Archive for May, 2012

What Is “Painterly”?

Tuesday, May 15th, 2012

What does it mean to have a “painterly” style? I have heard many definitions of the term “painterly,” but perhaps the best explanation I have yet come across is that a painterly approach incorporates visual and tactile qualities of the paint (or other medium) used in producing the artwork, such as evidence of brushwork, swirled or partially blended colors, or physical (as opposed to purely optical) texture.

120404 Red Hibiscus

As shown in “Red Hibiscus” (#120404 ), subject elements and spatial planes are usually differentiated primarily through changes in hue, value, and saturation (chroma) rather than by drawn lines—although line may be incorporated—and some or all edges may be indistinct or entirely lost.

This approach is in contrast with more precisely rendered images in which all evidence of brushwork and blending are hidden or minimized. Unlike the photorealistic approach, a painterly piece takes advantage of the unique qualities and expressiveness of the medium itself to help convey what the artist wants to say through the work.

Stopping to Smell the Roses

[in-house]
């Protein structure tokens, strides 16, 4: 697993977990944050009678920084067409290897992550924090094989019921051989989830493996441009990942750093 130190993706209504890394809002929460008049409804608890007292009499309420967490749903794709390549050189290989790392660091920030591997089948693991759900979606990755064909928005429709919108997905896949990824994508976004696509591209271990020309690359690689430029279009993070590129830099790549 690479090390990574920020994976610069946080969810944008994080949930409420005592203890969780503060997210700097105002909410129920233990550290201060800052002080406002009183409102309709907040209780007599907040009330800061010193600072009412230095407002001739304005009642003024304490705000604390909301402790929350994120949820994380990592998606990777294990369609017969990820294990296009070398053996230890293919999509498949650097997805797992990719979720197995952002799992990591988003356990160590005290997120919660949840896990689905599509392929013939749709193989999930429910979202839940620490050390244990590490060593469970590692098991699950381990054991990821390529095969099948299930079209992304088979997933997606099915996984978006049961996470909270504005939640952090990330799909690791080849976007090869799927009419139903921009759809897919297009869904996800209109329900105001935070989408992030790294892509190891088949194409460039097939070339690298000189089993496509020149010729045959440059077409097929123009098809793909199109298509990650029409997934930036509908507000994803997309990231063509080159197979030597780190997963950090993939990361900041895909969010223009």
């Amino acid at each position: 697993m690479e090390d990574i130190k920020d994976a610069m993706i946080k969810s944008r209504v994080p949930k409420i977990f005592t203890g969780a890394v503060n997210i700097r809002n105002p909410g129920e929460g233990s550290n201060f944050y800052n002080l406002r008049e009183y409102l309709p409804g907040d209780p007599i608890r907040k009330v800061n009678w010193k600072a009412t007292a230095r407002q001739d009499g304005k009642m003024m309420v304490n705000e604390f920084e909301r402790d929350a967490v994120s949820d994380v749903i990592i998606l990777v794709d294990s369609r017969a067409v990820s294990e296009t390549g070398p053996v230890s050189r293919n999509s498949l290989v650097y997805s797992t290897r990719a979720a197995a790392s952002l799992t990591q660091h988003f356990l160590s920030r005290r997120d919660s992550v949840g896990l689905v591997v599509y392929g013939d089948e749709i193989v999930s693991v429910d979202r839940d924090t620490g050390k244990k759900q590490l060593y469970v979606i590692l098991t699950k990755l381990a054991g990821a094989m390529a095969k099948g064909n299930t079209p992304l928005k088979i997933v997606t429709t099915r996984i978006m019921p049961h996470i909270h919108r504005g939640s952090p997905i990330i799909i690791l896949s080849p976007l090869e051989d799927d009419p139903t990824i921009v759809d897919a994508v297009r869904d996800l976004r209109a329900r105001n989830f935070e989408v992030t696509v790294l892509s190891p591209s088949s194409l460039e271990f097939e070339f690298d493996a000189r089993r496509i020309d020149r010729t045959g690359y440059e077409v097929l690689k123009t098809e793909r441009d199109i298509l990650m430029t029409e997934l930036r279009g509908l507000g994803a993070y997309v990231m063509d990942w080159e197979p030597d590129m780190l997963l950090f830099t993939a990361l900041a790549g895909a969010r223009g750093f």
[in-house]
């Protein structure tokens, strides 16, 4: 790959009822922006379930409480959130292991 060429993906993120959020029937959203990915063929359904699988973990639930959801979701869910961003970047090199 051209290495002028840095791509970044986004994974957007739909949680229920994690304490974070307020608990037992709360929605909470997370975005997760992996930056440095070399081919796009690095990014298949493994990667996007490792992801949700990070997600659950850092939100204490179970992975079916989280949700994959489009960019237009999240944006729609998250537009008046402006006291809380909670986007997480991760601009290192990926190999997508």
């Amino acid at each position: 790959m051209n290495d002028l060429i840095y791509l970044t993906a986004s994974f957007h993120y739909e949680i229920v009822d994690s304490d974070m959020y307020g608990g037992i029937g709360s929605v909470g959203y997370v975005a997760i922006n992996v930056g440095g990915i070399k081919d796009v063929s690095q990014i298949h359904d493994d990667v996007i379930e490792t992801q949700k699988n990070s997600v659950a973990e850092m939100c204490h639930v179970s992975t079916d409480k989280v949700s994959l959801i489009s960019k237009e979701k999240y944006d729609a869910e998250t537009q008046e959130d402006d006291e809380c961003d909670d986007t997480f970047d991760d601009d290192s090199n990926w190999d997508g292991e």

Tuesday, May 1st, 2012

This spring I have been doing a series of exercises to improve my painting skills. A number of these have required thicker and more opaque paints than watercolors provide, so, as you may have guessed from my recent blogs, I’ve been using a lot of acrylics.

120401 Gramma's Roses

However, I periodically I need to “stop and smell the roses” by returning to my favorite medium. This time I did so by trying to apply many of the lessons that I’ve been studying to see if I’ve really learned them well enough to translate the principles into watercolor work.

Composition principles, control of values and saturation levels, use of complementary hues and their resulting gray tones, use of temperature in modeling forms, and even a renewed confidence in drawing all came into play in “Gramma’s Roses” (#120401), shown above.

I’ll always continue to strive for improvement, and in the process, … I’m having fun.